Norway will provide financial support for Guyana’s ambitious plan to conserve its rainforests, reports the Guyana Chronicle.
Meeting in Oslo, Norway on Tuesday, Guyana President Bharrat Jagdeo and Norwegian Prime Minister Jens Stoltenberg signed a Memorandum of Understanding agreeing to establish a partnership to reduce greenhouse gas emissions from deforestation and forest degradation (REDD). The leaders will push for the incorporation of a REDD mechanism that includes low deforestation countries like Guyana in a post-2012 climate change agreement.
“We agreed that if the world is to prevent irreversible climate change, it is essential that greenhouse gas emissions from deforestation and forest degradation are drastically reduced, given that deforestation and forest degradation currently cause about one fifth of the global emissions,” said the statement. “To achieve this vital objective, they agreed that determined and concerted action is needed. They emphasized that efforts under the UNFCCC towards Reduced Emissions from Deforestation and Degradation (REDD) efforts must be properly designed to ensure that deforestation is significantly reduced in countries where it is already occurring, and avoided in countries where deforestation rates are still low.”
Small-scale deforestation in neighboring Suriname
Prime Minister Stoltenberg said REDD “would provide funding for provide funding for a shift away from forest-dependent employment and income generation, towards support for the creation of low carbon development and low deforestation economies.”
Norway’s financial commitment was not specified, although the statement noted that the Scandinavian country “is prepared to provide performance-based, substantial and sustained compensation for the progress Guyana makes in limiting emissions from deforestation at low levels and further decreasing forest degradation”
“In cooperation with Guyana and its multilateral partners, this will include contributing to the development and implementation of the necessary strategies and reforms, capacity building, and developing, funding and implementing suitable low-carbon and adaptation investments,” the statement said.
The effort will include the establishment of a “reputable international organization” to distribute funds for low-carbon development based on Guyana’s performance.
President Jagdeo welcomed the deal.
“The developing and the developed countries must work together to address global warming. I commend the government of Norway for showing leadership through its climate and forest initiative,” stated Jagdeo.
Norway has pledged up to 3 billion krone (currently $430 million) per year to reducing emissions from deforestation and forest degradation in developing countries. It has already committed up to $1 billion to Brazil’s Sustainable Amazon Fund provided the South American country meet targets for reducing deforestation.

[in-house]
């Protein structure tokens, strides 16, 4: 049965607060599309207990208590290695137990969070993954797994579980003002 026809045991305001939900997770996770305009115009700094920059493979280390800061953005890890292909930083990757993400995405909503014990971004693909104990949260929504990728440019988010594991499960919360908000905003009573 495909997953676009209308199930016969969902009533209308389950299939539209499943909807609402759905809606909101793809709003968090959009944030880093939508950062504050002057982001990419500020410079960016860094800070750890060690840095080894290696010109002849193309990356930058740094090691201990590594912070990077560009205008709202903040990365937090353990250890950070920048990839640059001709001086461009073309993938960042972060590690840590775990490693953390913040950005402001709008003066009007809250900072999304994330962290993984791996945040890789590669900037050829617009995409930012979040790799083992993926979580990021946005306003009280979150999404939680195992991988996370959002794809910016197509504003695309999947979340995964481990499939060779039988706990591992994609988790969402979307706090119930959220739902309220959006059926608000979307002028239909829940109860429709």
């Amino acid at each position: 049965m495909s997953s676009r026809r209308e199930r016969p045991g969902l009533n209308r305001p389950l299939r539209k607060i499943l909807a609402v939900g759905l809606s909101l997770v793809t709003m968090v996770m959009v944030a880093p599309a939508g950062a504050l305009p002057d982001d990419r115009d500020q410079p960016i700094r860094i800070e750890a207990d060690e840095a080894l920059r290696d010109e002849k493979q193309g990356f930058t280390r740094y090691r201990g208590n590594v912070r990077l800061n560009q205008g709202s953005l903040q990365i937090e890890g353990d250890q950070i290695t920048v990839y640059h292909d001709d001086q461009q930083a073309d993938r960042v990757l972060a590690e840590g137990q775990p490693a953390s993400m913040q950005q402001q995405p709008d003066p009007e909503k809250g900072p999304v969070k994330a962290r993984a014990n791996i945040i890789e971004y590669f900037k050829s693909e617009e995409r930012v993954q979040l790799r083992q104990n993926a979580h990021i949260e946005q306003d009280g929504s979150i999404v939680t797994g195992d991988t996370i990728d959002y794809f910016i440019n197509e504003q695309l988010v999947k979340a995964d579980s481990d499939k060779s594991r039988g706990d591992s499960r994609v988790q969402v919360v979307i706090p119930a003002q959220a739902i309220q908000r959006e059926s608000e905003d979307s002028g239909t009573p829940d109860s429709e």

Markets could save rainforests: an interview with Andrew Mitchell
Markets may soon value rainforests as living entities rather than for just the commodities produced when they are cut down, said a tropical forest researcher speaking in June at a conservation biology conference in the South American country of Suriname. Andrew Mitchell, founder and director of the London-based Global Canopy Program (GCP), said he is encouraged by signs that investors are beginning to look at the value of services afforded by healthy forests.
Investing to save rainforests
Last week London-based Canopy Capital, a private equity firm, announced a historic deal to preserve the rainforest of Iwokrama, a 371,000-hectare reserve in the South American country of Guyana. In exchange for funding a “significant” part of Iwokrama’s $1.2 million research and conservation program on an ongoing basis, Canopy Capital secured the right to develop value for environmental services provided by the reserve. Essentially the financial firm has bet that the services generated by a living rainforest — including rainfall generation, climate regulation, biodiversity maintenance and carbon storage — will eventually be valuable in international markets. Hylton Murray-Philipson, director of Canopy Capital, says the agreement — which returns 80 percent of the proceeds to the people of Guyana — could set the stage for an era where forest conservation is driven by the pursuit of profit rather than overt altruistic concerns.
Private equity firm buys rights to ecosystem services of Guyana rainforest
A private equity firm has purchased the rights to environmental services generated by 371,000 hectare rainforest reserve in Guyana. Terms of the deal were not disclosed, but the agreement is precedent-setting in that a financial firm is betting that the services generated by a living rainforest — including rainfall generation, climate regulation, biodiversity maintenance and water storage — will eventually see compensation in international markets.